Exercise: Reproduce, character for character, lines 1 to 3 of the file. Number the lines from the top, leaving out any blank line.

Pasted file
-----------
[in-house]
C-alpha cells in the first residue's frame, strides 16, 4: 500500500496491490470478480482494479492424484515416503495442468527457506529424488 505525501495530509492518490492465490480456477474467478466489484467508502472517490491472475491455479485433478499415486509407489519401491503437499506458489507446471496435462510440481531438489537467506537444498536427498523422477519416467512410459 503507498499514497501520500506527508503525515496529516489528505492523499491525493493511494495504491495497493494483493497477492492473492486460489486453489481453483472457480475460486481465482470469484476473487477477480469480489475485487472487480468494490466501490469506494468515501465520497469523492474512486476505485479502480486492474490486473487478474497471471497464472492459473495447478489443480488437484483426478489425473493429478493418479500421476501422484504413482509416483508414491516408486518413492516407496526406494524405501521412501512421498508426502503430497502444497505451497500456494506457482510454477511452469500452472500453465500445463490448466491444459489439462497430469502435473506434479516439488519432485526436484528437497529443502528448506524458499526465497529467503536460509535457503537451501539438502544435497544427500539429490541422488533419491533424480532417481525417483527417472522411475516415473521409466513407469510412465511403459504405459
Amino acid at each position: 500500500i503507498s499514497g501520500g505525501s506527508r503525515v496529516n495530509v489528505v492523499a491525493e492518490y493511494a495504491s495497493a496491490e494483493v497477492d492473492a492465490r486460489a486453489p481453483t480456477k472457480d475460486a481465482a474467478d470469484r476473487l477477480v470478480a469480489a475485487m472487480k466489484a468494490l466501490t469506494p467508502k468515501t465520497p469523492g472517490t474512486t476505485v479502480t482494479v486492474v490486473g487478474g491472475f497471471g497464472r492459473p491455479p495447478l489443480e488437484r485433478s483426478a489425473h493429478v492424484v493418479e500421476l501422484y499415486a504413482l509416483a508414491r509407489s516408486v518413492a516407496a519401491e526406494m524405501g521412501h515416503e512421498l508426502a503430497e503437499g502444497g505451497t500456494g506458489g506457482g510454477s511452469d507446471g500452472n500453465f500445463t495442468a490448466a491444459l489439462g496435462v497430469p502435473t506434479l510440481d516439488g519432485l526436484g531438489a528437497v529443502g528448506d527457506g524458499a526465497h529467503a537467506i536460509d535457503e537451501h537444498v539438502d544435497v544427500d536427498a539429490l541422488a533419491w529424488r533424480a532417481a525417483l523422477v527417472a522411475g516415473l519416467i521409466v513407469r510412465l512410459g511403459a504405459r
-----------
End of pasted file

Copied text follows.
[in-house]
C-alpha cells in the first residue's frame, strides 16, 4: 500500500496491490470478480482494479492424484515416503495442468527457506529424488 505525501495530509492518490492465490480456477474467478466489484467508502472517490491472475491455479485433478499415486509407489519401491503437499506458489507446471496435462510440481531438489537467506537444498536427498523422477519416467512410459 503507498499514497501520500506527508503525515496529516489528505492523499491525493493511494495504491495497493494483493497477492492473492486460489486453489481453483472457480475460486481465482470469484476473487477477480469480489475485487472487480468494490466501490469506494468515501465520497469523492474512486476505485479502480486492474490486473487478474497471471497464472492459473495447478489443480488437484483426478489425473493429478493418479500421476501422484504413482509416483508414491516408486518413492516407496526406494524405501521412501512421498508426502503430497502444497505451497500456494506457482510454477511452469500452472500453465500445463490448466491444459489439462497430469502435473506434479516439488519432485526436484528437497529443502528448506524458499526465497529467503536460509535457503537451501539438502544435497544427500539429490541422488533419491533424480532417481525417483527417472522411475516415473521409466513407469510412465511403459504405459
Amino acid at each position: 500500500i503507498s499514497g501520500g505525501s506527508r503525515v496529516n495530509v489528505v492523499a491525493e492518490y493511494a495504491s495497493a496491490e494483493v497477492d492473492a492465490r486460489a486453489p481453483t480456477k472457480d475460486a481465482a474467478d470469484r476473487l477477480v470478480a469480489a475485487m472487480k466489484a468494490l466501490t469506494p467508502k468515501t465520497p469523492g472517490t474512486t476505485v479502480t482494479v486492474v490486473g487478474g491472475f497471471g497464472r492459473p491455479p495447478l489443480e488437484r485433478s483426478a489425473h493429478v492424484v493418479e500421476l501422484y499415486a504413482l509416483a508414491r509407489s516408486v518413492a516407496a519401491e526406494m524405501g521412501h515416503e512421498l508426502a503430497e503437499g502444497g505451497t500456494g506458489g506457482g510454477s511452469d507446471g500452472n500453465f500445463t495442468a490448466a491444459l489439462g496435462v497430469p502435473t506434479l510440481d516439488g519432485l526436484g531438489a528437497v529443502g528448506d527457506g524458499a526465497h529467503a537467506i536460509d535457503e537451501h537444498v539438502d544435497v544427500d536427498a539429490l541422488a533419491w529424488r533424480a532417481a525417483l523422477v527417472a522411475g516415473l519416467i521409466v513407469r510412465l512410459g511403459a504405459r